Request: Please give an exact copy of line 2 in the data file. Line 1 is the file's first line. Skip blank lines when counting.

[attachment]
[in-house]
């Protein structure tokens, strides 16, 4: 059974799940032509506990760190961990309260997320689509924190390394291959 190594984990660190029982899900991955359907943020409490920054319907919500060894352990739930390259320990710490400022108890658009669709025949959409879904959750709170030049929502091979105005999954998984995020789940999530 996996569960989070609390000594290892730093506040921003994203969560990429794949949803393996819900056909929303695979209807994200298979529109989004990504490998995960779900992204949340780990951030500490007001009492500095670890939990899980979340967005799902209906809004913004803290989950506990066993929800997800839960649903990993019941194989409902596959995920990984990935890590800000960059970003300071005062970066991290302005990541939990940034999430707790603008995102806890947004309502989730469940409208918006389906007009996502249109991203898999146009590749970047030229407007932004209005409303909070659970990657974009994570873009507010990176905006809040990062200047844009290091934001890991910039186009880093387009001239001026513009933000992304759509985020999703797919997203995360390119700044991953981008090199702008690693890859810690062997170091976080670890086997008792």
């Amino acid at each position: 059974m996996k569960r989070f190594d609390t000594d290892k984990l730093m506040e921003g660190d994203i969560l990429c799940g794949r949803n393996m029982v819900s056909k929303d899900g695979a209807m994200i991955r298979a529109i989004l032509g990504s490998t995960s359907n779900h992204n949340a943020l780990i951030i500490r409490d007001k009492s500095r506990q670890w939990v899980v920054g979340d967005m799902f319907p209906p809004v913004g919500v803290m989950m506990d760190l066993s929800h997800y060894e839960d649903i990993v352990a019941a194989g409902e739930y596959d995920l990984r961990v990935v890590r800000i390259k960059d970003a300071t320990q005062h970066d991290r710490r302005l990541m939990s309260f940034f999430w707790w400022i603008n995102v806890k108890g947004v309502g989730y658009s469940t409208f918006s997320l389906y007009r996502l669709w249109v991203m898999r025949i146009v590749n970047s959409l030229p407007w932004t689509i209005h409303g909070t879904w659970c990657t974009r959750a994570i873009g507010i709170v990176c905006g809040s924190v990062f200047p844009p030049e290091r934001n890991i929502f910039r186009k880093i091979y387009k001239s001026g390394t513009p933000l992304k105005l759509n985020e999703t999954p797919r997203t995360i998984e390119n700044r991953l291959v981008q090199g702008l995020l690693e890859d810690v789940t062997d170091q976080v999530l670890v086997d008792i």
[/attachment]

């Protein structure tokens, strides 16, 4: 059974799940032509506990760190961990309260997320689509924190390394291959 190594984990660190029982899900991955359907943020409490920054319907919500060894352990739930390259320990710490400022108890658009669709025949959409879904959750709170030049929502091979105005999954998984995020789940999530 996996569960989070609390000594290892730093506040921003994203969560990429794949949803393996819900056909929303695979209807994200298979529109989004990504490998995960779900992204949340780990951030500490007001009492500095670890939990899980979340967005799902209906809004913004803290989950506990066993929800997800839960649903990993019941194989409902596959995920990984990935890590800000960059970003300071005062970066991290302005990541939990940034999430707790603008995102806890947004309502989730469940409208918006389906007009996502249109991203898999146009590749970047030229407007932004209005409303909070659970990657974009994570873009507010990176905006809040990062200047844009290091934001890991910039186009880093387009001239001026513009933000992304759509985020999703797919997203995360390119700044991953981008090199702008690693890859810690062997170091976080670890086997008792």